Home Credit card I’m afraid of being rejected if I reapply for my credit card John Lewis | consumer affairs

I’m afraid of being rejected if I reapply for my credit card John Lewis | consumer affairs


I’ve had a John Lewis card since the 1980s – first when it was a store card, then when it changed to a credit card.

It’s my preferred method of payment, both in-store and in-store, and I pay off the full balance each month. I’ve been doing it for 40 years.

But, following the company’s change of lender, they are asking cardholders to reapply and I’m afraid my application will be denied.

My sister-in-law, who is retired and a longtime cardholder, has been turned down, and the Trustpilot site is full of horror stories about denied claims or reduced spending limits.

Last year I gave up a job with a six figure income, sold my house and left London. I am two years below the legal retirement age, but I have settled my finances so that my purchasing power is greater than that of my thirty-something daughters.

If I apply and get rejected, will it affect my credit rating?

TM, Eastbourne

Your letter is one of a number of John Lewis cardholders who have encountered problems with the lender transfer from HSBC to NewDay – a process which requires customers to reapply and pass a credit check .

You were so worried that a rejected application would lower your credit score that you decided not to apply.

However, it would have been nice to go through the initial eligibility check which would have told you the likely outcome of the application. This involves a “soft search” and would not have impacted your credit score.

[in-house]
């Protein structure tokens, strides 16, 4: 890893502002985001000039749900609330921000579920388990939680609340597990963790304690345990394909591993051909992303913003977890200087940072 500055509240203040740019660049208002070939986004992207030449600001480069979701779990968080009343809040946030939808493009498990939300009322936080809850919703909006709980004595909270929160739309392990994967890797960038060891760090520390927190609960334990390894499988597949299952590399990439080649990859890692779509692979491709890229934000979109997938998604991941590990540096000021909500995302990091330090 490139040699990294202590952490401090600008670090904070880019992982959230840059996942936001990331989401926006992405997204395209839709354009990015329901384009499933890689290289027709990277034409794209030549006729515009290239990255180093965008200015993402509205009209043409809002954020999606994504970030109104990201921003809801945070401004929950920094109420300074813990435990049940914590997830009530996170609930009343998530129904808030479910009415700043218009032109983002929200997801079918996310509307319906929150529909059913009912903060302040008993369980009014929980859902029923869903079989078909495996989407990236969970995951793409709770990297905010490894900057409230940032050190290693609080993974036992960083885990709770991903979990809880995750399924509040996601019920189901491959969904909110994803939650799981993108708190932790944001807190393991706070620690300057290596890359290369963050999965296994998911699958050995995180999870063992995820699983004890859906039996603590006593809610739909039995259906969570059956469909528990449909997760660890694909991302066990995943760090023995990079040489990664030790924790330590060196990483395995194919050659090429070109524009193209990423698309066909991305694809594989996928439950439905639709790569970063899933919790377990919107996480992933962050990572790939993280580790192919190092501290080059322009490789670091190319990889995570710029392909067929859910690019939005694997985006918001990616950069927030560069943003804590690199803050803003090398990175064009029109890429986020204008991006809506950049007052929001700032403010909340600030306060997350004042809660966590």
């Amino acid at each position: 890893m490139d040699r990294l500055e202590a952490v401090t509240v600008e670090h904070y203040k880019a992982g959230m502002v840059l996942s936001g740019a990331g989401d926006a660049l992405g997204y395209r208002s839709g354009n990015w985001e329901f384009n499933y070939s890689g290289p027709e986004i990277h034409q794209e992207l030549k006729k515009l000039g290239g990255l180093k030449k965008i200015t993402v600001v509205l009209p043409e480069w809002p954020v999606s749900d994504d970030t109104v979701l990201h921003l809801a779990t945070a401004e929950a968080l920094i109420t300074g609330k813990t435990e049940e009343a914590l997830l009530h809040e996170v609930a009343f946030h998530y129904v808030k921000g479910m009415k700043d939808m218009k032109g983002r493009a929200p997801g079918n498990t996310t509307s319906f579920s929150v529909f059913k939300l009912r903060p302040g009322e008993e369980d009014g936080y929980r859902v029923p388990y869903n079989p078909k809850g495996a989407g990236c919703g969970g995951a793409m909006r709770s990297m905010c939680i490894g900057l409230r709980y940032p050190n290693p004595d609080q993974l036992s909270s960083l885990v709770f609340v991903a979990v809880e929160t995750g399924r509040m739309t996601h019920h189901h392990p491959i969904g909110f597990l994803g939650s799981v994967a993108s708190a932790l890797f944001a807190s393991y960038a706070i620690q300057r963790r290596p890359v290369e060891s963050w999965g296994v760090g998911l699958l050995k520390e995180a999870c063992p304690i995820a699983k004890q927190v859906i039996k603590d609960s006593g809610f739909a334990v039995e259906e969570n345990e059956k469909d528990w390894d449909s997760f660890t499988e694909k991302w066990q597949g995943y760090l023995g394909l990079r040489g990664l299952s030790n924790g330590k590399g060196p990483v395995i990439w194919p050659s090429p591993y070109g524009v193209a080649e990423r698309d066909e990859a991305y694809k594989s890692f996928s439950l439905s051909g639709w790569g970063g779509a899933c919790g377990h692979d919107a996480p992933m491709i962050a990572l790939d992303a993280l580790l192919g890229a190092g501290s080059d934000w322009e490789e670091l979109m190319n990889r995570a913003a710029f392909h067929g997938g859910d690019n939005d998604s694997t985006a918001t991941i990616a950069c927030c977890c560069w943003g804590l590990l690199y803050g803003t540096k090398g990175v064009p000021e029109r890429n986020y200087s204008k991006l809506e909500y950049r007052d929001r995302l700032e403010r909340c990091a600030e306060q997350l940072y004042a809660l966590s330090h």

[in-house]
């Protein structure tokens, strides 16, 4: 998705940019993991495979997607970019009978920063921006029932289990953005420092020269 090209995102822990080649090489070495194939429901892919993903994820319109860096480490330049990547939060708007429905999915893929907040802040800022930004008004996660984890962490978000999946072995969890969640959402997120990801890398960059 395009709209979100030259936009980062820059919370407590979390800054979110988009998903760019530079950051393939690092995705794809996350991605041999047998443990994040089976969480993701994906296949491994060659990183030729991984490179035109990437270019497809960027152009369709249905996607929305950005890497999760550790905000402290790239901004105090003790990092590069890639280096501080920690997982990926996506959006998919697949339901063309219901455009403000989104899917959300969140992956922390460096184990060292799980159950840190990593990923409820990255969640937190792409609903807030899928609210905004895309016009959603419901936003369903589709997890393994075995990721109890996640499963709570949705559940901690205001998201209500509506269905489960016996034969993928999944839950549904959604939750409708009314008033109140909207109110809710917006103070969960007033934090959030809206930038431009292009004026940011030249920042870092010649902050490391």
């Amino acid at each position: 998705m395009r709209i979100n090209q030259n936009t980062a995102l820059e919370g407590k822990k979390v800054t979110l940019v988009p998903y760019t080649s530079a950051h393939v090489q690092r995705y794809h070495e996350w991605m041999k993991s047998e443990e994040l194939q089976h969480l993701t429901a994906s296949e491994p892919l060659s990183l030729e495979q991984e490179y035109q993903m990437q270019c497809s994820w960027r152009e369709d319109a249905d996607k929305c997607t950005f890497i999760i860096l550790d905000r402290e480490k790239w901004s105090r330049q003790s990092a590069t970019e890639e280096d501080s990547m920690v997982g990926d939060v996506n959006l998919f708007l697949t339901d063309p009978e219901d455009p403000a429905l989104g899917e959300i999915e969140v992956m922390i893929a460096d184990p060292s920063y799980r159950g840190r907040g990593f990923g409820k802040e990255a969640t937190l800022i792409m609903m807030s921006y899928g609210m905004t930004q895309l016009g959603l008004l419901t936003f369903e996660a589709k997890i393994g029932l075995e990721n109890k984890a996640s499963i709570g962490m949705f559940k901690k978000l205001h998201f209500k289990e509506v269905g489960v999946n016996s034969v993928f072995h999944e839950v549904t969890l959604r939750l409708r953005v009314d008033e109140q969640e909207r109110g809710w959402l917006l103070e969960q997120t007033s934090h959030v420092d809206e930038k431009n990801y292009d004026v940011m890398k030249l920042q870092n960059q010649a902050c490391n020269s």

If you cleared this hurdle and proceeded with the full application, at this point a “difficult search” would appear on your credit file.

John Lewis says NewDay has a regulatory obligation to assess the creditworthiness of every customer and says 96% of those who have applied to date have been accepted.

Social media and news articles tell a different story, as previously spending customers were furious at being turned down or given tiny spending limits.

Other readers were upset that the apps are online and require a cellphone for security reasons. They also question the decision to no longer accept payment by check or at the counter.

John Lewis says using mobile for authentication protects customers from fraud, and the decision to stop accepting other payment methods is due to a lack of demand.

With its affluent clientele, for many this card is about rewards (points earned through spending are converted into John Lewis vouchers) and not additional purchasing power, so turning away loyal shoppers is a huge focus. It’s not the only rewards card available, so it’s time to shop around.

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